How to Use Your Android Phone as a Mouse on Windows

Featured Image Use Android Phone As Mouse Windows10

There are many uses of controlling your PC from a phone. For instance, if your trackpad or mouse stops working for any reason, the mobile mouse can help you out in an emergency. This article will show you how to use an Android phone as a mouse on Windows computers. This will help you scroll anything on your laptop or PC right from your phone itself.

The app that we will use, Unified Remote, has over 100 advanced features, such as power on/power off, file browsing, and custom keyboards in its Pro version. However, the free features of the app are sufficient for using a phone as a mouse for your computer.

Download Unified Remote Server on Windows

Go to the download link and choose the latest server for your computer. The Unified Remote app supports all versions of Windows from XP onwards and is available for both 32- and 64-bit platforms. Apart from Windows, the software is also available for Mac (64-bit only), Linux, Raspberry Pi, and Arduino Yún. For Windows, 42 MB of disk space is needed.

Once downloaded, you can install the server files and skip any add-ons.

Android Mouse Unified Remote Components

You must install the driver input simulation for the mouse cursor to work from your phone. Additionally, you may install the component for joystick simulation. These instructions are for a Windows laptop trackpad and keyboard only.

Android Mouse Unified Remote Drivers

The installation will start after you select the driver inputs. You will have the option to create a Start menu folder and desktop shortcut while adding firewall exceptions.

Android Mouse Unified Remote Setup

You may get a Windows security alert as you are about to download an external driver for a keyboard/mouse. Click “Install” to proceed.

Android Mouse Unified Remote Windows Security

Once the installation is complete, you can see Unified Remote in your system tray. As the server is not started yet, it will show a “no connections” status. For this purpose, we will install the Android app.

Android Mouse Unified Remote System Tray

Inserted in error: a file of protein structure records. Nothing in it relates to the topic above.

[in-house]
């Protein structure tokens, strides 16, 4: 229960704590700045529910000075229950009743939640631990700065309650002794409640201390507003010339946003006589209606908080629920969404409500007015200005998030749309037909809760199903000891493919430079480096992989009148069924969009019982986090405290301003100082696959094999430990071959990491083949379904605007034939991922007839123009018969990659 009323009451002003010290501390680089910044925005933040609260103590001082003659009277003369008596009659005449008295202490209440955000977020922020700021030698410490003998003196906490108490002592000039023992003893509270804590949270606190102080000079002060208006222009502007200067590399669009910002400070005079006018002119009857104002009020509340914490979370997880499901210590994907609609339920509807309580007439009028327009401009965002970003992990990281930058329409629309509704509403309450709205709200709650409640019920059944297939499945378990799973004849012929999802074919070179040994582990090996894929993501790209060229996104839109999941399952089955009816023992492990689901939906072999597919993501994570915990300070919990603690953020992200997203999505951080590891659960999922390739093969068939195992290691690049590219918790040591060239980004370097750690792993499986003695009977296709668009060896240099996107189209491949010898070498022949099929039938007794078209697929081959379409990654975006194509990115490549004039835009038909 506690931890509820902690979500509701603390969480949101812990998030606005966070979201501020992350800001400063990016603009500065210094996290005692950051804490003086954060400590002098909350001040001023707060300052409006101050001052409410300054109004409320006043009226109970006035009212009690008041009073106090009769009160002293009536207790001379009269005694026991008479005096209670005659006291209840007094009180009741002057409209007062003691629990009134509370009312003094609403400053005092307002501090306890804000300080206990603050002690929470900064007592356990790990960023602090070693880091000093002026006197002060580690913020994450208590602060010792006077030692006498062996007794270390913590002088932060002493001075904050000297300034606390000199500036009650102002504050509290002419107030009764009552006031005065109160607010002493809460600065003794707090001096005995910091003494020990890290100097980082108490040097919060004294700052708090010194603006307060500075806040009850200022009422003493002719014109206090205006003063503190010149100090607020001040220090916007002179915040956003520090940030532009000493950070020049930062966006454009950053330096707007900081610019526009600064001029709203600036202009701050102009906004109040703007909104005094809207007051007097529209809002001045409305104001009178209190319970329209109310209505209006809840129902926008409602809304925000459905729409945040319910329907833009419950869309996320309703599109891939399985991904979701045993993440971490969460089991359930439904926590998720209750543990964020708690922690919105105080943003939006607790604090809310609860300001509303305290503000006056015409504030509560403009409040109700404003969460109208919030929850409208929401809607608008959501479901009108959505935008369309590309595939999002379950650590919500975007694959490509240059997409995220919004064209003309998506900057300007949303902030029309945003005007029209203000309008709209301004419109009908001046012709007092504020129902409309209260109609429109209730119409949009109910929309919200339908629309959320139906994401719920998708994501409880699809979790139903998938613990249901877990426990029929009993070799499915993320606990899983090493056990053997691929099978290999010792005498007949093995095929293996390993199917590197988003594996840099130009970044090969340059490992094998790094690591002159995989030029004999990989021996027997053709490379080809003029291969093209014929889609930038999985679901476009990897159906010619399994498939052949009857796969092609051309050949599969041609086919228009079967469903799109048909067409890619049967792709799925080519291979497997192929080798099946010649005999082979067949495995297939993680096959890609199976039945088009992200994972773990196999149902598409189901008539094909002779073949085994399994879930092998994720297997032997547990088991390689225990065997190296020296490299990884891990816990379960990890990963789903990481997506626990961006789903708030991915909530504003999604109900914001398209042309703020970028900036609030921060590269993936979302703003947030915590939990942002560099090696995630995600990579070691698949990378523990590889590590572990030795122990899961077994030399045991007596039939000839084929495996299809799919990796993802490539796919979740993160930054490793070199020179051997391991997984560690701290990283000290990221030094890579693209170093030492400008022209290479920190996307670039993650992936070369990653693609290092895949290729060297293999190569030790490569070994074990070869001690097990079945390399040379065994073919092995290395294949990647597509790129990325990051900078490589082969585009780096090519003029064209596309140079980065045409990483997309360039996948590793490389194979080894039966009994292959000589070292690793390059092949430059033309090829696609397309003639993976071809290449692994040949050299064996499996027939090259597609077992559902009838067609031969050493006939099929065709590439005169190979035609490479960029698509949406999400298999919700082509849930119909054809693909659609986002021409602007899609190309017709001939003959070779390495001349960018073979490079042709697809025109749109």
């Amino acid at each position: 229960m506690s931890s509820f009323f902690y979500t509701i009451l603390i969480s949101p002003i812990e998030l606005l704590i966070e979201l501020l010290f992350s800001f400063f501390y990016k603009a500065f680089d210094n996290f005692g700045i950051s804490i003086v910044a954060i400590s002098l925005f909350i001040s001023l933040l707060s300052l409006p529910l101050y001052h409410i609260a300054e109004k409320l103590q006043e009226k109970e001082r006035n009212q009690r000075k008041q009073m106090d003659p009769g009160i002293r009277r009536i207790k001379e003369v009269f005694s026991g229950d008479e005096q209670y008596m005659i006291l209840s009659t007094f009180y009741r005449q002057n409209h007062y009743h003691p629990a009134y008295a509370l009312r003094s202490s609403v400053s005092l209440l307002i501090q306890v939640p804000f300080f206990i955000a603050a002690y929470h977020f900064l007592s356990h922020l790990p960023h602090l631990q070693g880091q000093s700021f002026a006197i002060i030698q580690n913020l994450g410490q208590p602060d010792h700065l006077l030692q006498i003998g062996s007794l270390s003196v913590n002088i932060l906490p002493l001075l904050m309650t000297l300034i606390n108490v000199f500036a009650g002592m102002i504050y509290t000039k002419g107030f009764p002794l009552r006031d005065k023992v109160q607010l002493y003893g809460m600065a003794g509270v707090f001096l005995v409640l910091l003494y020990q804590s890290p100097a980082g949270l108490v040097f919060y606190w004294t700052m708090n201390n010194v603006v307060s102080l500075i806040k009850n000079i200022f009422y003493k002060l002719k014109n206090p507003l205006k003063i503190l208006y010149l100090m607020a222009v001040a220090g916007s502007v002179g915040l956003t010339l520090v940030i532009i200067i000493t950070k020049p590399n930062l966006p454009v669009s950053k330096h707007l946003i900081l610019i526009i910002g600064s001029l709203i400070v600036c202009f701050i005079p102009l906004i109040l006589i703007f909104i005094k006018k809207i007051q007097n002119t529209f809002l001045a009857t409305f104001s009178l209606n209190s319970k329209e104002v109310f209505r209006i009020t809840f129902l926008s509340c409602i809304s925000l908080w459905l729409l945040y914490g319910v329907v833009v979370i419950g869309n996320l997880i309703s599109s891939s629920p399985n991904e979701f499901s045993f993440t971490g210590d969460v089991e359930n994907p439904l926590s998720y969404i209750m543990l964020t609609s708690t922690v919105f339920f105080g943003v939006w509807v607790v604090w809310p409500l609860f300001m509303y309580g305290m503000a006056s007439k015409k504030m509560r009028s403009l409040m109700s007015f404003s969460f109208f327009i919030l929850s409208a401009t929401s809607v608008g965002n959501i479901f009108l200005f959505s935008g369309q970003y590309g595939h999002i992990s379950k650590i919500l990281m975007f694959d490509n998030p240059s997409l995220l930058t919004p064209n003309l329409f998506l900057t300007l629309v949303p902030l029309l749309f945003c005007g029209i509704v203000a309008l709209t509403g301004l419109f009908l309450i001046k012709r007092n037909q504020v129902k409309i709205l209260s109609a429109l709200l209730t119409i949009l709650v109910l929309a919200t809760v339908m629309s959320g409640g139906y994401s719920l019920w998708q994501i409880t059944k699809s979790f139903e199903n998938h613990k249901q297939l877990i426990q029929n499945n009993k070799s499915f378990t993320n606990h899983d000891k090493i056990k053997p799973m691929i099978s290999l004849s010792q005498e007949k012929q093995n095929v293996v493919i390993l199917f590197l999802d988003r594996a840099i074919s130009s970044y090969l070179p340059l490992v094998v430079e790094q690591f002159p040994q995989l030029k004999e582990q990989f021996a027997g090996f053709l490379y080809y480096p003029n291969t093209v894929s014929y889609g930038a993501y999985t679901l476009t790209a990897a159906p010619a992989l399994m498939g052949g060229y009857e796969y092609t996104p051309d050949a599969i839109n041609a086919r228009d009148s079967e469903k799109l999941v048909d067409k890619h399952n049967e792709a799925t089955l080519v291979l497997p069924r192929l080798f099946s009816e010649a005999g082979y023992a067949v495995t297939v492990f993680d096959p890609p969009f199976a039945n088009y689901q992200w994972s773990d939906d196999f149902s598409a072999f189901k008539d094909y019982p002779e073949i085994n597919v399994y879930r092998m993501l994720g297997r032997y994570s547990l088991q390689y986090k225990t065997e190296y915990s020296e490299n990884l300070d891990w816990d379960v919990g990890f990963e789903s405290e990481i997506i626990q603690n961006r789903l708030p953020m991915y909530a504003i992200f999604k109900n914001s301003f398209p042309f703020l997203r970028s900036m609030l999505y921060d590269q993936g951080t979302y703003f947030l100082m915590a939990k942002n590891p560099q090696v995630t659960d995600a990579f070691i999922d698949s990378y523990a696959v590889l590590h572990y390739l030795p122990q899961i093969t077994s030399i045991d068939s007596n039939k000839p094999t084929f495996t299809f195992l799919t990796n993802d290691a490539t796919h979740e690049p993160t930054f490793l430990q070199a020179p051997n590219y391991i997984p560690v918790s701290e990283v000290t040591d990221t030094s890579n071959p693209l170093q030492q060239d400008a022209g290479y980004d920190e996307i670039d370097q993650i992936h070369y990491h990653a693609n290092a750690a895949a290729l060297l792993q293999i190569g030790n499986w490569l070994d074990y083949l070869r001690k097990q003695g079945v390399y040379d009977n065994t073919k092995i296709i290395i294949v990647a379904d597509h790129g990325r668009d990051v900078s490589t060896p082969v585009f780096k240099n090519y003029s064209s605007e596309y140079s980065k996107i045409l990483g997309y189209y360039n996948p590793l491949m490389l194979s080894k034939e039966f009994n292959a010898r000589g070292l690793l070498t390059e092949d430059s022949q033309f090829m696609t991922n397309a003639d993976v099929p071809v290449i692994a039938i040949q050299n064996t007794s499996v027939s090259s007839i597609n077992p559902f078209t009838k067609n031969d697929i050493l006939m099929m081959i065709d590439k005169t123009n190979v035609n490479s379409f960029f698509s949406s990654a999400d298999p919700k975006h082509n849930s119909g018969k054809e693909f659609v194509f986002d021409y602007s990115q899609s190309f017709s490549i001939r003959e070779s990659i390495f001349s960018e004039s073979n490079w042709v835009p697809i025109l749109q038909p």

Install Unified Remote App on Phone

The Unified Remote app can be downloaded from the Play Store. It supports all Android versions.

Once downloaded, proceed to the app installation. It will use a registered Google address to connect with the server.

Android Mouse Unified Remote Email

If the server was already activated as shown in the previous section, and if the phone and laptop/PC are using the same Wi-Fi connection, you will see a “connected” status.

Android Mouse Unified Remote Connected

In the next screen, go to “Basic input” to control the mouse and keyboard from the phone. The full version is a paid version with more advanced features.

Android Mouse Basic Input

As soon as the following screen is displayed, you are ready to start your browsing activity remotely from the phone itself.

The controls are very simple to use: just scroll on your phone’s screen to replicate trackpad/mouse movement on a laptop or PC.

For a left-click, tap with one finger. If you use two fingers, it will lead to a mouse right-click. To scroll the screen, drag with the two fingers. Use pinch to zoom in or zoom out. To drag the laptop screen, use long-press and move, then tap once to drag. All the click features are very intuitive and won’t take long to figure out.

Android Mouse Action Screen

This tutorial shows how to use Android’s touchscreen as a navigation interface for a Windows 10 laptop using Unified Remote. The app works quite successfully without any delays or lost connections.

Android Mouse Control

Other than Unified Remote, you can use another software, Remote Mouse, to similarly connect a Windows computer via an Android app. We previously showed how it was used to operate a Mac via an Android phone.

Sayak Boral
Sayak Boral

Sayak Boral is a technology writer with over eleven years of experience working in different industries including semiconductors, IoT, enterprise IT, telecommunications OSS/BSS, and network security. He has been writing for MakeTechEasier on a wide range of technical topics including Windows, Android, Internet, Hardware Guides, Browsers, Software Tools, and Product Reviews.

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